Small Forest


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Small Forest

from Children’s Hospital

It took Tina some time to realise what was wrong with the children. She heard them whisper from their beds in the night. She heard them discussing the hospital food in meticulous detail. Then she heard them vomiting in the toilets.

At first Tina could not take it in – she could only attend to her child. He was quite a different case. A little boy of two, Peter had contracted a form of blood poisoning. Tina knew one in ten children died of this condition. She knew that, but felt by concentrating all her powers upon Peter she could prevent this happening. When a doctor put a needle in the little boy’s spine (four nurses holding him down) and drew out a syringe of spinal fluid, she saw it was not cloudy. That was good.

But that had been three days before, and the medical team had not yet found the correct antibiotic to combat this particular strain of the infection. Not yet. The team was growing.

So Peter lay connected to a drip in a ward of the children’s hospital and slowly worsened, while Tina waited. It was the best place the boy could be, Tina’s husband assured her. Well, the best under the circumstances, he meant. He had told her that on his first and only visit.

Henry, the boy in the bed beside Peter, was probably eleven or twelve, although it was hard to tell. He spoke like a university student, yet his body was stick-like and undeveloped. Before, during and after every meal Henry swapped dietary and culinary notes with Amanda, the girl in the bed opposite. Amanda was also eleven or twelve, fair and skeletal, with tissue-paper skin. In appearance she was not unlike Henry.

‘Did you get chicken?’ Henry would ask, peering across the little ward.


‘How much?’

‘Eighty grams.’

‘I got ninety. That’s not fair.’

‘Did you get biscuits?’


‘Two coffee biscuits with sugar on top?’

‘Mine are Iced VoVos.’

‘Arnott’s? Or an imitation brand?’

In whispers the children began proposing swaps and various deals – your biscuit for my apple.
 One morning Henry’s mother came to sit by her son’s bed. Tina met the woman’s eyes, and saw they were frantic beneath the surface. They must have been frantic for months, for years now, those eyes, thought Tina. Wanting to give the mother and child a little privacy, Tina decided to walk about the hospital, if only for a few minutes. Peter was asleep; his temperature was stable.

But when she returned she found Peter had worsened suddenly, the way children do – plummeting into illness, soaring into well-being. The little boy tugged at the cannula in his sleep, where a blood ring with plasma satellites seeped through the securing tape.I shouldn’t have left him, shouldn’t have left him, was all Tina could think, sponging Peter’s head from a bowl of water that soon grew warm.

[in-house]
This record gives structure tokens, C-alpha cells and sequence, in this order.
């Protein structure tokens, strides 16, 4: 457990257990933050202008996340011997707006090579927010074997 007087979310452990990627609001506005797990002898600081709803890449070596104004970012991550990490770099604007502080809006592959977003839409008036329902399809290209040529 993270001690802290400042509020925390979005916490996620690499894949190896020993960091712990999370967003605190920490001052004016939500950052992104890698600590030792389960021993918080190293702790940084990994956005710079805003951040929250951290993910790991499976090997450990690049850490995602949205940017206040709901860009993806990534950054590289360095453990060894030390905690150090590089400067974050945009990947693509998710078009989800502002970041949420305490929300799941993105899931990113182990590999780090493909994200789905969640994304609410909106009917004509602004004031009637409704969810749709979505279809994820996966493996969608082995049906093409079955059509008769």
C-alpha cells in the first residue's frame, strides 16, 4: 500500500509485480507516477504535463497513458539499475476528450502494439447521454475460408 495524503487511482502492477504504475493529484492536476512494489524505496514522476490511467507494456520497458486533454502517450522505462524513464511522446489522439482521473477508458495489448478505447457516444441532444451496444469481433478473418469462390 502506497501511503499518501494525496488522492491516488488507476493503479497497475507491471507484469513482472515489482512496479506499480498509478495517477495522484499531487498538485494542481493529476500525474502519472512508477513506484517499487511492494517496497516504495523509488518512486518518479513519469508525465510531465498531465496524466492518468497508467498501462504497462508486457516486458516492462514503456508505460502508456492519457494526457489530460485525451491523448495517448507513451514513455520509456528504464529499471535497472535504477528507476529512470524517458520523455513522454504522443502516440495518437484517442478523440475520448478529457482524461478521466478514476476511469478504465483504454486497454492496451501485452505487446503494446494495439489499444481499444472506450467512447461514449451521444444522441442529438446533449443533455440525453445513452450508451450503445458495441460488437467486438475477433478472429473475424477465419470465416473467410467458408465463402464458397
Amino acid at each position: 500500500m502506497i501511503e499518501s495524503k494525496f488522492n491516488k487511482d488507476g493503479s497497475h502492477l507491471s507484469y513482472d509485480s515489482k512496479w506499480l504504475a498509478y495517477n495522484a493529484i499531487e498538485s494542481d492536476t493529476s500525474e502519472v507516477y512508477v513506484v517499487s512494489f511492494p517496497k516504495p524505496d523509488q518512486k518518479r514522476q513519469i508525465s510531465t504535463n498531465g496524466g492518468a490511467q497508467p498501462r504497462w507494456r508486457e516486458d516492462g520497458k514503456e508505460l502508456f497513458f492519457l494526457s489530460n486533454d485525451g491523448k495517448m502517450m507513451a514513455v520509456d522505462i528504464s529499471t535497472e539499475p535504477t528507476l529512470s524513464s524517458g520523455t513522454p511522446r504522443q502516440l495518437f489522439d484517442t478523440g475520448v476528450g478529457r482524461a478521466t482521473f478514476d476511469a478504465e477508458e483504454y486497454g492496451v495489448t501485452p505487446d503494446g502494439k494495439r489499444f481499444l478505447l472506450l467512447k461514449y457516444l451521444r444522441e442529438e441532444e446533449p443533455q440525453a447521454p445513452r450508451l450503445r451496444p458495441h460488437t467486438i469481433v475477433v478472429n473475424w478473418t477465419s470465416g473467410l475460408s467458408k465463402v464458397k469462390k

Tina’s mother arrived, a short, rotund, Arabic-speaking woman with a tragic air, forever bearing food.

‘He needs food,’ Grandma declared, pinching Peter’s legs. ‘See, he’s losing weight. I’ve brought him his favourite biscuits.’

‘He can’t eat, Mum!’ replied Tina, trying not to raise her voice. ‘You know that.’

‘He needs to eat –’


The homely smell of Grandma’s cooking began permeating the ward. Amanda in the bed opposite wrinkled her nose, and she frowned at the television bolted to the roof above her bed.

‘But he’s getting thin,’ insisted Grandma.

‘Do you think I don’t notice? But he’s on a drip – see? He’s getting all he needs. Let go of his leg – don’t wake him!’

‘He’s not thin. He’s fat,’ said Amanda from the bed opposite.

Grandma shrugged, palms upward. Then she looked at Henry’s immaculately-made bed, and clucked approvingly. Henry had gone for a short walk with his mother. Grandma, who had taken Henry under her wing, placed a plate of baklava on the foot of the smooth bed.

‘Mum, what are you doing putting food on Henry’s bed?’ asked Tina.

‘It’s what he needs. I thought he might like my baklava. It’s the best ingredients.’

‘Mum, Henry is a very sick boy. He can’t eat baklava. It’s far too rich. Your baklava would probably kill Henry.’

Amanda glared from across the room at the plate occupying Henry’s bed.

‘He needs fattening up,’ said Grandma. ‘The poor boy is skin and bone.’

At that moment Henry appeared in the doorway. Still dressed in his pyjamas (the children never changed out of their pyjamas), his hair ruffled, Henry paused warily.

‘Your friend’s here,’ commented Amanda.

Henry frowned at the plate of baklava swimming in honey on his bed. The baklava was odourless – but not so Grandma’s tabouli, which had done battle with the antiseptic smell of the ward, and completely overwhelmed it. Suddenly the boy gagged, running away down the corridor.

‘Look what you did to him, Mum!’

‘What is wrong with these children?’ cried Grandma, throwing up her arms, arms flabby and white in her black dress. ‘I don’t understand – all these beautiful blond children, starving to death. Are they ghosts?’

‘They won’t eat.’

‘Won’t eat? Children who won’t eat? Whoever heard of such a thing? Tina, you ate like a horse, all my children ate like horses.’


A nurse took Peter’s temperature, impervious to the shots of Arabic fired across the bed. The boy’s temperature was still very high. Not brain-damage high, but seriously high. Grandma began quizzing Tina what the temperature really meant. Tina walked away, trying not to scream.

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Author Bio

William Lane lives in the Hunter Valley, NSW. Transit Lounge has published three of his novels, Over the Water (2014), The Horses (2015) and The Salamanders (2016), and is due to publish his fourth novel, The Word, in September 2018. He has also published several short stories.

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